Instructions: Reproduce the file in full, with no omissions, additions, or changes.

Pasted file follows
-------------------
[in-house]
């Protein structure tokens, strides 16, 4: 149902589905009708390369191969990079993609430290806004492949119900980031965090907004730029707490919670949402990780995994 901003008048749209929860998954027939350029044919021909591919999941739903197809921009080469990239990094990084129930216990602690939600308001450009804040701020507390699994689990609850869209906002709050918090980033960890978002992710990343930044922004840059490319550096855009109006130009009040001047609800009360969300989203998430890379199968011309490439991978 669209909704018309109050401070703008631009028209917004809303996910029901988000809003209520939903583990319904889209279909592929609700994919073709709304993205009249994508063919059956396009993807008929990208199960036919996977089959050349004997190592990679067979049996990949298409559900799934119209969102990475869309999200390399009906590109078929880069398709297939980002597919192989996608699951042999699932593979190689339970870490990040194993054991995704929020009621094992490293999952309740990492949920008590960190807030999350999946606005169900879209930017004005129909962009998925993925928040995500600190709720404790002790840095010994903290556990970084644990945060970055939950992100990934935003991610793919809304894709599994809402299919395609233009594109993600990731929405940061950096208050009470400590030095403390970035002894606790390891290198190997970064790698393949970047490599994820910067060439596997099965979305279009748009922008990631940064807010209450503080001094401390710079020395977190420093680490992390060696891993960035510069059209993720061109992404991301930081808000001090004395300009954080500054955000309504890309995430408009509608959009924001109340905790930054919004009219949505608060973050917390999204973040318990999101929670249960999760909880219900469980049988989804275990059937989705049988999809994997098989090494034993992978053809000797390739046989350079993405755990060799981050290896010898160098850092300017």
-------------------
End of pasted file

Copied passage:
[in-house]
């Protein structure tokens, strides 16, 4: 149902589905009708390369191969990079993609430290806004492949119900980031965090907004730029707490919670949402990780995994 901003008048749209929860998954027939350029044919021909591919999941739903197809921009080469990239990094990084129930216990602690939600308001450009804040701020507390699994689990609850869209906002709050918090980033960890978002992710990343930044922004840059490319550096855009109006130009009040001047609800009360969300989203998430890379199968011309490439991978 669209909704018309109050401070703008631009028209917004809303996910029901988000809003209520939903583990319904889209279909592929609700994919073709709304993205009249994508063919059956396009993807008929990208199960036919996977089959050349004997190592990679067979049996990949298409559900799934119209969102990475869309999200390399009906590109078929880069398709297939980002597919192989996608699951042999699932593979190689339970870490990040194993054991995704929020009621094992490293999952309740990492949920008590960190807030999350999946606005169900879209930017004005129909962009998925993925928040995500600190709720404790002790840095010994903290556990970084644990945060970055939950992100990934935003991610793919809304894709599994809402299919395609233009594109993600990731929405940061950096208050009470400590030095403390970035002894606790390891290198190997970064790698393949970047490599994820910067060439596997099965979305279009748009922008990631940064807010209450503080001094401390710079020395977190420093680490992390060696891993960035510069059209993720061109992404991301930081808000001090004395300009954080500054955000309504890309995430408009509608959009924001109340905790930054919004009219949505608060973050917390999204973040318990999101929670249960999760909880219900469980049988989804275990059937989705049988999809994997098989090494034993992978053809000797390739046989350079993405755990060799981050290896010898160098850092300017």